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4 ways to escape when you can't go anywhere

By Beth Henary Watson

MINERAL WELLS—While here in Texas we aren’t technically locked in our homes, it’s a greater challenge to venture out right now. Many aren’t inclined to leave the house for anything other than absolute necessities, and the rest of us at least pause when considering an outing.

So do you have cabin fever or what? COVID-19 continues to challenge how we go about our days—whether that’s schooling our kids, working from home, or canceling our summer vacations. 

We’re a creative species that yearns for adventure, though. Many of us grew up in an infinite-possibilities world: You could get there as long as you could afford the gas or the plane ticket.

To keep life interesting, I’ve been trying new things during this time, all without going very far from home. I call these “4 ways to escape when you can’t go anywhere.”

Changing media consumption

I read a lot, and I’ve noticed a change in my reading during the coronavirus slowdown. Normally a literature reader, right now I’m eager for far-flung adventure. Real adventure, and lots of it.

My Kindle holds quite a bit of excitement. Over the Edge of the World took me with Ferdinand Magellan and his crew on their 1519-1522 voyage around the world. I also read 3mph: The Adventures of One Woman's Walk Around the World, Polly Letofsky’s memoir of the five years she spent putting one foot in front of the other to raise funds for breast cancer awareness. Even Cormac McCarthy’s The Road happens in a post-apocalyptic setting, where food is hard to come by and everyone’s suspect.

But reading is just one way to escape the drama and uncertainty surrounding us. I don’t watch much TV, but what little I do has taken a lighthearted turn. That would be three seasons of Cheers and the first-ever Will Farrell movie I saw voluntarily.

Have your reading and television preferences changed this year?

Getting our restaurant fix

Boy, does dining out look different right now. In my family’s case, it’s exclusively pick-up orders. A dear friend of ours owns a restaurant where we traditionally eat once a week, so we’ve been carrying out our usual about that often.

With summer setting in, though, we’ve challenged ourselves to lighten things up. We all need a break from the cooking.

A couple of Mineral Wells restaurants serve nice charcuterie boards. We enjoy these and they are a kid favorite, but it’s not realistic to order them every day. So we’re creating our own, and the whole family gets input on the next tray.

Meat platters with fruits and cheese may not satisfy everyone at your house, but for us the bright colors and variety help even the grownups feel better about our 8,000th meal at home this month. Bonus feel-good alert: very little prep and cleanup, and no hot pans, oven, or grill!

Have you tried re-creating a restaurant favorite at home?

Trying something new

Being out of our normal entertainment routines tests our creativity, to put it mildly. Our patience, to put it bluntly. It can be very hard to entertain kids—and even some adults! —without overusing screens.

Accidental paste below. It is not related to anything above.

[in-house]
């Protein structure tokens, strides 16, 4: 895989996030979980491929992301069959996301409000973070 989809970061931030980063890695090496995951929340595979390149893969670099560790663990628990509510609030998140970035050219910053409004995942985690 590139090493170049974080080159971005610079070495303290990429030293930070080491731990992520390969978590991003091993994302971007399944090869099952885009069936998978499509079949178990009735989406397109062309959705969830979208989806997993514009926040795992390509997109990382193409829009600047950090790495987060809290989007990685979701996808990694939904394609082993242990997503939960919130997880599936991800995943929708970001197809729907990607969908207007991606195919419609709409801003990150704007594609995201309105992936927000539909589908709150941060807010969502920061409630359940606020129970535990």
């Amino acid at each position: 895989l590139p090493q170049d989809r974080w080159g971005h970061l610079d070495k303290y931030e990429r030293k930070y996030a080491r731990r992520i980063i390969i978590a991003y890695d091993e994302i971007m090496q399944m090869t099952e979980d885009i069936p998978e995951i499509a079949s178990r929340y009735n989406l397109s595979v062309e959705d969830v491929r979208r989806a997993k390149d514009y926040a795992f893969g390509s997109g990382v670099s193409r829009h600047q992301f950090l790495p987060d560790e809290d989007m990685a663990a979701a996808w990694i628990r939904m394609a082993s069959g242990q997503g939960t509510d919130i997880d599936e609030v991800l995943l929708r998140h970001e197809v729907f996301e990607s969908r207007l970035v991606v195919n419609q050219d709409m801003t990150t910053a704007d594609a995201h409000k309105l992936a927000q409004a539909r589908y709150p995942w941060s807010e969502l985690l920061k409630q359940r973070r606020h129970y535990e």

My kids have spent several days a week with their grandparents, so that’s a novelty—something (mostly) fun for everyone. On the home front, we’ve invested in more art supplies, superhero outfits, and water toys. I’m not a crafter or an entertainer, so I pick activities that may have to be adult supervised, but not adult led. The acrylic handprints will fade from the sidewalk at some point.

For work, I’ve gotten more comfortable in front of a video camera, and in my downtime, I’ve added plant ID to my regular walks. The iNaturalist app helps me identify plants I’ve seen in Soldier Spring Park and the magical Our Lady of Lourdes prayer garden in Mineral Wells. Even once we return to our normal rhythm, I’ll maintain my newfound interest in knowing what flora I pass.

Planning your next actual getaway

Last but not least, one way I recommend you “escape” when you can’t go anywhere is to plan your next big adventure. And when I say big, make it big, not just, “I hope I make it back to Dallas one day!”

COVID has caused me to reflect on my own priorities, which do include seeing the world. Many people want to travel more than they actually do. Resolve to no longer be one of those people.

When I say plan, I mean make it real. If you have time to read the news daily, you have time to plan to get away from it! Study where you’d like to go and how you’ll get there. Pacific Northwest or Southeast Asia? Plane, automobile, or bicycle? 

Importantly, calculate how much it will cost and establish a savings schedule to get there. For $278 a month you can take a $5,000 trip in 18 months.

As difficult as this year has been for most of us, we can choose to adapt. Though we may feel our ambitions have been temporarily masked, we can summon our creative wills to keep our spirits aloft and free—to escape even if it’s only in a small way.

Beth Henary Watson is a CERTIFIED FINANCIAL PLANNERTM with Corner Post Financial Planning in Mineral Wells.